I have reserved an AirBnB in Franklin, TN for May 4-9, for my family to help celebrate my 91st birthday. They are taking me to the Grand Ole Opry on May 6. There will be 11 of us.

      Esther

    • hardie karges 12:43 am on January 29, 2016 Permalink | Reply

      Sounds like fun, Esther; Happy 91!

    • Norbert 7:20 pm on January 29, 2016 Permalink | Reply

      Good luck for the future, Hardie! I had visited a number of Buddhist temples in Kyoto, about 10 years ago. Some of the rituals there strangely reminded me of what I remember from Catholic churches, like how the monks ceremoniously entered the place (of course, without the presence of a Christian-style altar).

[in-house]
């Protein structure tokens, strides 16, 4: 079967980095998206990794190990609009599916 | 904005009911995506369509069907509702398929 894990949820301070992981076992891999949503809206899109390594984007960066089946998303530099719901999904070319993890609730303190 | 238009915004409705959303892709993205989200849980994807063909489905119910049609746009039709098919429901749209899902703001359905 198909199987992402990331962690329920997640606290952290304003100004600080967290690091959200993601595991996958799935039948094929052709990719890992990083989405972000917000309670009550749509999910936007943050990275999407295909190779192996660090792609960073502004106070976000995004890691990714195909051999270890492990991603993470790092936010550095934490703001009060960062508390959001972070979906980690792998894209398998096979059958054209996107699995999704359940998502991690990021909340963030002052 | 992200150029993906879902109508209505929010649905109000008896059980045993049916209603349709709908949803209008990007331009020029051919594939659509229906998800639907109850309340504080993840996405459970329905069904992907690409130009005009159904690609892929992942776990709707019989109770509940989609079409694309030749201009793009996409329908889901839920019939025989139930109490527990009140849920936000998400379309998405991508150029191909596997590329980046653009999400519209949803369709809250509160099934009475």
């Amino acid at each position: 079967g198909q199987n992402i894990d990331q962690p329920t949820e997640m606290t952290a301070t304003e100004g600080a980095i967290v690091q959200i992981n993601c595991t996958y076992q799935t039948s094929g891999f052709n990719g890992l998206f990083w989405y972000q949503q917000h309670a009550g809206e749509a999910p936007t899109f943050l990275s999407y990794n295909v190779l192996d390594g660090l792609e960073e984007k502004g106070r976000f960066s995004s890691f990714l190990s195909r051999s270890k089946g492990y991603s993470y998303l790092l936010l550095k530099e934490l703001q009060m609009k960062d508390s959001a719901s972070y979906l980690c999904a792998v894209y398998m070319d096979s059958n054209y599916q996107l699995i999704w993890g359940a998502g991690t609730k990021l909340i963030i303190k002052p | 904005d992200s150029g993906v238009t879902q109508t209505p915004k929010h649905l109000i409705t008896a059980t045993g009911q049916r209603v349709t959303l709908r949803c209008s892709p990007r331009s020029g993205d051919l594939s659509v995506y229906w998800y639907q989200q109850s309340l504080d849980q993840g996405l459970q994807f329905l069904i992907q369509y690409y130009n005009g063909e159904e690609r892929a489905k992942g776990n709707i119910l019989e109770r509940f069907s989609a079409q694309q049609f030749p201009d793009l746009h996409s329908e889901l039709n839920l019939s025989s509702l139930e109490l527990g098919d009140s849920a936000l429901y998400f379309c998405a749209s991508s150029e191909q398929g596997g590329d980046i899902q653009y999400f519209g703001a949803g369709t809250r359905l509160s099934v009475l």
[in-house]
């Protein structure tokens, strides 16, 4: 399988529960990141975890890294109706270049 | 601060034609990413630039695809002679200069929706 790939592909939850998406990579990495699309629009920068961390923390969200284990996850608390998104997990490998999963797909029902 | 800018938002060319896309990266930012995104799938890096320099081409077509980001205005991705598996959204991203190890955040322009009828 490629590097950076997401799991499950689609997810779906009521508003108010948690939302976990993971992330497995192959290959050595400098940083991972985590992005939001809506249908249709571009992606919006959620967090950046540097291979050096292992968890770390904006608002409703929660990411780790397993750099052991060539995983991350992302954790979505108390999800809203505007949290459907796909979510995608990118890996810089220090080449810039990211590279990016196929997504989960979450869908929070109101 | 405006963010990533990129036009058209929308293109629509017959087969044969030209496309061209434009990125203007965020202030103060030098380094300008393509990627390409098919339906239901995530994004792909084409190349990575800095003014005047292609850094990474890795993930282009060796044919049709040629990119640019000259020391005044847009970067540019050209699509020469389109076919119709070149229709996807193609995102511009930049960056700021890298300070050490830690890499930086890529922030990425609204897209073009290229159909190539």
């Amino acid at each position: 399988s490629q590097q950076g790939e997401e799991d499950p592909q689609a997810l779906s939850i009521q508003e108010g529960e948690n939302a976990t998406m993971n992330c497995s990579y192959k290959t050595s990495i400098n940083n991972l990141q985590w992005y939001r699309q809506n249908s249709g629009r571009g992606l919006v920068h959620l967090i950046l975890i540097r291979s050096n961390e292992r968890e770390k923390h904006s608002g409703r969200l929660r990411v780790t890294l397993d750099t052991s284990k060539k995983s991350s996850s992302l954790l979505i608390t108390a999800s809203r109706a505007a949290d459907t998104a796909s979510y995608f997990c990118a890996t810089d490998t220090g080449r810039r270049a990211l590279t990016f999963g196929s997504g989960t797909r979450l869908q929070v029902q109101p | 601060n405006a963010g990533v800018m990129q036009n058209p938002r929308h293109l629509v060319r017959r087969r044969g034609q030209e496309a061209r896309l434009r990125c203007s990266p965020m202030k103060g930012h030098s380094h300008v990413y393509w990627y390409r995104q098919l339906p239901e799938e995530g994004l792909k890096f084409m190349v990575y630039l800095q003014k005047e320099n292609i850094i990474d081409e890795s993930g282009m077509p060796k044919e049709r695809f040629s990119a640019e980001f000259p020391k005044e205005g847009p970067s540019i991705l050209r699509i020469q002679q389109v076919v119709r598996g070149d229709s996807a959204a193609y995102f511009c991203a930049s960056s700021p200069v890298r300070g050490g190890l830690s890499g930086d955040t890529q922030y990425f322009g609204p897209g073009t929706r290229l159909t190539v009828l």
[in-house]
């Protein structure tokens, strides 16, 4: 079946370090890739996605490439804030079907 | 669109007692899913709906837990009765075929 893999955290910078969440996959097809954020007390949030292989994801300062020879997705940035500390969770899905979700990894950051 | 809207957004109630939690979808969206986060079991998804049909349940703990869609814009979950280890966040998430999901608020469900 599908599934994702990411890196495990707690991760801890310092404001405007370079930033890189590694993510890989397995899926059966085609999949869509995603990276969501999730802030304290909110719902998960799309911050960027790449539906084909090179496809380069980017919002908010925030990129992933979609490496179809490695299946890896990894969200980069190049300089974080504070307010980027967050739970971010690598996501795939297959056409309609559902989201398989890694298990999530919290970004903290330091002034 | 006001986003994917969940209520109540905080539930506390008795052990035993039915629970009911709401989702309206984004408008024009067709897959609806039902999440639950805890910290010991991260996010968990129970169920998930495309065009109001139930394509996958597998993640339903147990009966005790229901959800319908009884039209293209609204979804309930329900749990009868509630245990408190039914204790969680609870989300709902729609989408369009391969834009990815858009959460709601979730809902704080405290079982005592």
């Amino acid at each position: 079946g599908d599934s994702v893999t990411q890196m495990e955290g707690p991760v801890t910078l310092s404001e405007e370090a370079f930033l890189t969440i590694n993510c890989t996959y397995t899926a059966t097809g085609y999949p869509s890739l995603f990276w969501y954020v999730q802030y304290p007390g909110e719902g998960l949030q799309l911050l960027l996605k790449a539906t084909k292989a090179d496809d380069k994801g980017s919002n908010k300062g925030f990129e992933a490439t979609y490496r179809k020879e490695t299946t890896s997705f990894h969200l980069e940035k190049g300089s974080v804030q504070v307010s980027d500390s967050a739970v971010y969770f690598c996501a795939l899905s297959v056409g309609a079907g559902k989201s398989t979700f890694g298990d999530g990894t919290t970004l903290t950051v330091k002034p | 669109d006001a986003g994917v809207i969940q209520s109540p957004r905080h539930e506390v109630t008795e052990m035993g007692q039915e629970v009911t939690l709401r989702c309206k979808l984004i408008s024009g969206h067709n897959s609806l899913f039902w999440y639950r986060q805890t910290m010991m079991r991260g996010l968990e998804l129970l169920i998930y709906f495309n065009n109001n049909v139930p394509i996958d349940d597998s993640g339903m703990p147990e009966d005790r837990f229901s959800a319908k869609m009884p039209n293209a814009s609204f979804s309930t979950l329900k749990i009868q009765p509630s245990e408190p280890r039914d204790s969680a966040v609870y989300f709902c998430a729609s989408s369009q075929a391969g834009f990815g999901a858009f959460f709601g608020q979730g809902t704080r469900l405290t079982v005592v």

Besides, I have had some good to very good experiences with AirBnB, even a few interesting interactions with hosts. I think although cooperation with others and group consensus are very good ideas, putting individuals together in one place is not enough to get there. They also need to have the right mind-set and mentality. Alas, many of today’s (mostly Western) individuals are too much self-centered and focused on self-promotion, even in situations when they have nothing to gain from appearing “competitive” or “see how unique, interesting and important I am?” (like when in a hostel). This “market-conform” behavior has become a “second nature” to them, difficult or impossible to chase away. I guess the underlying problem is that the spreading of capitalism, especially in Europe and North America, was particularly easy under conditions of simultaneous conquest, colonialism and post-colonialism, which facilitated the development and incrustation of an “individual robber baron” mentality first among the big and small robbers themselves, then among those who objectively and/or subjectively benefited from their robbing activities, as the conquered and colonized were being marginalized or exterminated. Nowadays the world has become so small and crowded that unrestrained “help yourself and grab what you can” behavior is becoming increasingly difficult to maintain unless more and more violence (= “all against all”) is applied, again; and even “at home”, which exposes the uncivilized character of this approach more clearly than ever. An approach that may not even be close to functional, as evidenced by the Russian crash landing of the 1990ies. To some extent, China, where a party officially called “Communist” is still in power, seems to have skipped this ultimately illusory, individualistic phase of development, or, at least, dampened its excesses. On a much smaller scale, also Cuba is trying to get a soft landing, which was at least my impression during my 2000 visit there. We’ll see if this is the last word of history…. (well, of course there is no last word in history).